AFL-CIO's Executive Paywatch report, released today, shows that the imbalance between the pay of corporate CEOs and working people persists as a problem. In particular, the report shines light on the 20 companies with pay ratio disparities higher than 1,000-to-1 that furloughed workers in 2020.
AFL-CIO Secretary-Treasurer Liz Shuler (IBEW) expanded on this new feature of the report:
With the COVID-19 shutdowns earlier this year, we saw many CEOs take salary cuts as a token of their solidarity with furloughed workers. While these CEO salary cuts made for good headlines, they are mostly window dressing. Base salary makes up less than 8% of total compensation for CEOs of S&P 500 companies. Most CEO pay is in equity awards. The real story in executive compensation was that companies ramped up their equity awards to senior executives at the beginning of this year. Meanwhile, millions of working people have been furloughed or laid off due to COVID-19 related shutdowns. This disparity represents a fundamental imbalance in our economy. Working people are being treated as disposable employees. Now these cast-off workers, as a result of COVID-19, are at risk of having their unemployment benefits cut.
The Executive Paywatch website is the most comprehensive, searchable online database tracking CEO pay. Key highlights of this year's report:
- In 2019, CEOs of S&P 500 companies received, on average, $14.8 million in total compensation.
- The average S&P 500 company CEO-to-worker pay ratio was 264-to-1.
- S&P 500 CEO pay has increased, on average, $3.4 million over the past 10 years. Meanwhile during the same period of time, the average U.S. production and nonsupervisory worker’s pay increased just $8,360. From 2018 to 2019, the average production and nonsupervisory worker received barely more than a $1,500 raise, bringing their total pay to $41,442.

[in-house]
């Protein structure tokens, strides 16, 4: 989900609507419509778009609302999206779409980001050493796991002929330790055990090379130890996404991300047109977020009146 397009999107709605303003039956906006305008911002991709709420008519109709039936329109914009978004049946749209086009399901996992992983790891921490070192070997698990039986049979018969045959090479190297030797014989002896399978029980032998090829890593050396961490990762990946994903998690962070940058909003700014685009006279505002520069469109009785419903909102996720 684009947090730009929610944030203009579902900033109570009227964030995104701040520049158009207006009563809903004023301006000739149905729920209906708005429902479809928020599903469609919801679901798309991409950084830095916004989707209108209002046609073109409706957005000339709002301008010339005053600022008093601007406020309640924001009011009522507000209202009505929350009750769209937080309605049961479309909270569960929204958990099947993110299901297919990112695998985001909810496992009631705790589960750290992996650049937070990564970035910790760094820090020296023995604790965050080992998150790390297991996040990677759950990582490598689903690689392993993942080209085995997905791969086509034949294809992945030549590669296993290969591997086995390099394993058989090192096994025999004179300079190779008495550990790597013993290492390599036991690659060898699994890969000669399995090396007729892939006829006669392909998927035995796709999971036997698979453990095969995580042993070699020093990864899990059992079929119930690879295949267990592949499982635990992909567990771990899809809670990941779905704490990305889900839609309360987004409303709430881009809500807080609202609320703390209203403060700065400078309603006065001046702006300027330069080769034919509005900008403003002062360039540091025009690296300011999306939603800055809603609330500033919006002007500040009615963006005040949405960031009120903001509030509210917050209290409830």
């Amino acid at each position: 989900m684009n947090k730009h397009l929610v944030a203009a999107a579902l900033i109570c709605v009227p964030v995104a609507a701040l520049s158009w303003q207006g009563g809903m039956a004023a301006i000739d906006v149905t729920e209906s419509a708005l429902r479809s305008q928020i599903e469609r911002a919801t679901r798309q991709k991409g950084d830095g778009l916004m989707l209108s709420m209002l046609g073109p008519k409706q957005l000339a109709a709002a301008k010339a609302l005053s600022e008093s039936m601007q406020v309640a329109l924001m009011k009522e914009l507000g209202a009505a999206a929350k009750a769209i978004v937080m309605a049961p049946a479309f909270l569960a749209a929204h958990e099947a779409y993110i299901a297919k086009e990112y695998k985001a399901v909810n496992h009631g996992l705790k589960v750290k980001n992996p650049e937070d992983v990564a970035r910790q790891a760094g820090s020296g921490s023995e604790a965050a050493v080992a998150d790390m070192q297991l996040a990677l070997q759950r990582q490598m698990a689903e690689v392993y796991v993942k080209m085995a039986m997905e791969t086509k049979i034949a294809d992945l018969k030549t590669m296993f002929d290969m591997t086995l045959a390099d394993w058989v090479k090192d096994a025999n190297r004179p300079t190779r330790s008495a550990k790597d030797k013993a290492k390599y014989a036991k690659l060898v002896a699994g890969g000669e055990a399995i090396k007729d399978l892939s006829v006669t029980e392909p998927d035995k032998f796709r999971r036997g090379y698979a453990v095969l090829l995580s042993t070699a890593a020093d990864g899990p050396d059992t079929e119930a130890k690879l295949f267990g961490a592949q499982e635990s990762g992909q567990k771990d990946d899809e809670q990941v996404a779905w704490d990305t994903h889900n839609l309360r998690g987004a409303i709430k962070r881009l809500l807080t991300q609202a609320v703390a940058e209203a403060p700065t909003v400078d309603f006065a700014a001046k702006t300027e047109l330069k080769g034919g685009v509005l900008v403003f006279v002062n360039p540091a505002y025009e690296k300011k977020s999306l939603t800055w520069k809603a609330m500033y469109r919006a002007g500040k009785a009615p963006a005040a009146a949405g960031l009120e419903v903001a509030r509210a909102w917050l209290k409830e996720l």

- Abercrombie & Fitch had the highest disclosed ratio of CEO-to-worker pay of any public company: 4,293-to-1. Abercrombie’s CEO received $8.4 million in total compensation compared to the company’s median worker who received less than $2,000 in compensation.
The data presented is particularly striking given that the COVID-19 pandemic has resulted in the highest unemployment levels since the Great Depression. Nearly 15% of workers were unemployed in April of this year compared to a high of 10% unemployment after the 2008 Wall Street financial crisis.
The report highlights the importance of passing the HEROES Act to address the negative effects of the pandemic on working people. Shuler said: “We are demanding that the Senate pass the HEROES Act and provide the relief that working families need. The HEROES Act will extend unemployment insurance while keeping companies that paid more than $1 million in executive pay from getting refunds of previously paid corporate income taxes.”
Visit the Executive Paywatch website and read the full report.